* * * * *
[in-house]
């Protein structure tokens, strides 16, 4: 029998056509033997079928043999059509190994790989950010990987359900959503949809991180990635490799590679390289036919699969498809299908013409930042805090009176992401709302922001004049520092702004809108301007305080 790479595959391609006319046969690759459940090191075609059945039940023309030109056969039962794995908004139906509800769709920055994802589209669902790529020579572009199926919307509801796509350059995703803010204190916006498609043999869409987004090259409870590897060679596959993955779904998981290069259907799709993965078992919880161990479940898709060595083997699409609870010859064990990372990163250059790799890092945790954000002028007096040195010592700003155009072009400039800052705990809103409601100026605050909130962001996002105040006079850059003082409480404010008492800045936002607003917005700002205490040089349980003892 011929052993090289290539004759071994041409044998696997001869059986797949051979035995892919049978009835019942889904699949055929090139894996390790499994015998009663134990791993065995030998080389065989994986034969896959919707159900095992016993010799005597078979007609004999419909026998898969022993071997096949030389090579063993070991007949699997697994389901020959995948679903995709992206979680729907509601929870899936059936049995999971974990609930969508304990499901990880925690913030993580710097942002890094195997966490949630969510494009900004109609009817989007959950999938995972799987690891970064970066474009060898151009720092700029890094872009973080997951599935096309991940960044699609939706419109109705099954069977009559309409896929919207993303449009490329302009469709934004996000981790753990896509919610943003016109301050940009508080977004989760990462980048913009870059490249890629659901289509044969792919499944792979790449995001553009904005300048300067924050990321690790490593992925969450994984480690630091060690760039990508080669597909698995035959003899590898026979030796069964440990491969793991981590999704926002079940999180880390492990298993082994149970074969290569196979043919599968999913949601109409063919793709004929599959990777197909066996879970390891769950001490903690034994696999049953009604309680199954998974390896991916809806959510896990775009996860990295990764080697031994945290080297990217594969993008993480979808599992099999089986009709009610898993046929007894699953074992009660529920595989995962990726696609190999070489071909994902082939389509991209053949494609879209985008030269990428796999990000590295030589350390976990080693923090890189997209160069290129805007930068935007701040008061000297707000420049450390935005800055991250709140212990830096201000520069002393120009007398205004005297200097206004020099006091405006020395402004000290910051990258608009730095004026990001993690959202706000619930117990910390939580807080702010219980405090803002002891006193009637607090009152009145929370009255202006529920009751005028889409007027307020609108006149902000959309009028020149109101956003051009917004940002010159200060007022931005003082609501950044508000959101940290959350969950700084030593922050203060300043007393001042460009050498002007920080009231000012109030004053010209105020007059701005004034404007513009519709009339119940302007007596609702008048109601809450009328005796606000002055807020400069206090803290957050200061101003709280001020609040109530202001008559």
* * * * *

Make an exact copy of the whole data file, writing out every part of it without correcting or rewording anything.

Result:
[in-house]
């Protein structure tokens, strides 16, 4: 029998056509033997079928043999059509190994790989950010990987359900959503949809991180990635490799590679390289036919699969498809299908013409930042805090009176992401709302922001004049520092702004809108301007305080 790479595959391609006319046969690759459940090191075609059945039940023309030109056969039962794995908004139906509800769709920055994802589209669902790529020579572009199926919307509801796509350059995703803010204190916006498609043999869409987004090259409870590897060679596959993955779904998981290069259907799709993965078992919880161990479940898709060595083997699409609870010859064990990372990163250059790799890092945790954000002028007096040195010592700003155009072009400039800052705990809103409601100026605050909130962001996002105040006079850059003082409480404010008492800045936002607003917005700002205490040089349980003892 011929052993090289290539004759071994041409044998696997001869059986797949051979035995892919049978009835019942889904699949055929090139894996390790499994015998009663134990791993065995030998080389065989994986034969896959919707159900095992016993010799005597078979007609004999419909026998898969022993071997096949030389090579063993070991007949699997697994389901020959995948679903995709992206979680729907509601929870899936059936049995999971974990609930969508304990499901990880925690913030993580710097942002890094195997966490949630969510494009900004109609009817989007959950999938995972799987690891970064970066474009060898151009720092700029890094872009973080997951599935096309991940960044699609939706419109109705099954069977009559309409896929919207993303449009490329302009469709934004996000981790753990896509919610943003016109301050940009508080977004989760990462980048913009870059490249890629659901289509044969792919499944792979790449995001553009904005300048300067924050990321690790490593992925969450994984480690630091060690760039990508080669597909698995035959003899590898026979030796069964440990491969793991981590999704926002079940999180880390492990298993082994149970074969290569196979043919599968999913949601109409063919793709004929599959990777197909066996879970390891769950001490903690034994696999049953009604309680199954998974390896991916809806959510896990775009996860990295990764080697031994945290080297990217594969993008993480979808599992099999089986009709009610898993046929007894699953074992009660529920595989995962990726696609190999070489071909994902082939389509991209053949494609879209985008030269990428796999990000590295030589350390976990080693923090890189997209160069290129805007930068935007701040008061000297707000420049450390935005800055991250709140212990830096201000520069002393120009007398205004005297200097206004020099006091405006020395402004000290910051990258608009730095004026990001993690959202706000619930117990910390939580807080702010219980405090803002002891006193009637607090009152009145929370009255202006529920009751005028889409007027307020609108006149902000959309009028020149109101956003051009917004940002010159200060007022931005003082609501950044508000959101940290959350969950700084030593922050203060300043007393001042460009050498002007920080009231000012109030004053010209105020007059701005004034404007513009519709009339119940302007007596609702008048109601809450009328005796606000002055807020400069206090803290957050200061101003709280001020609040109530202001008559």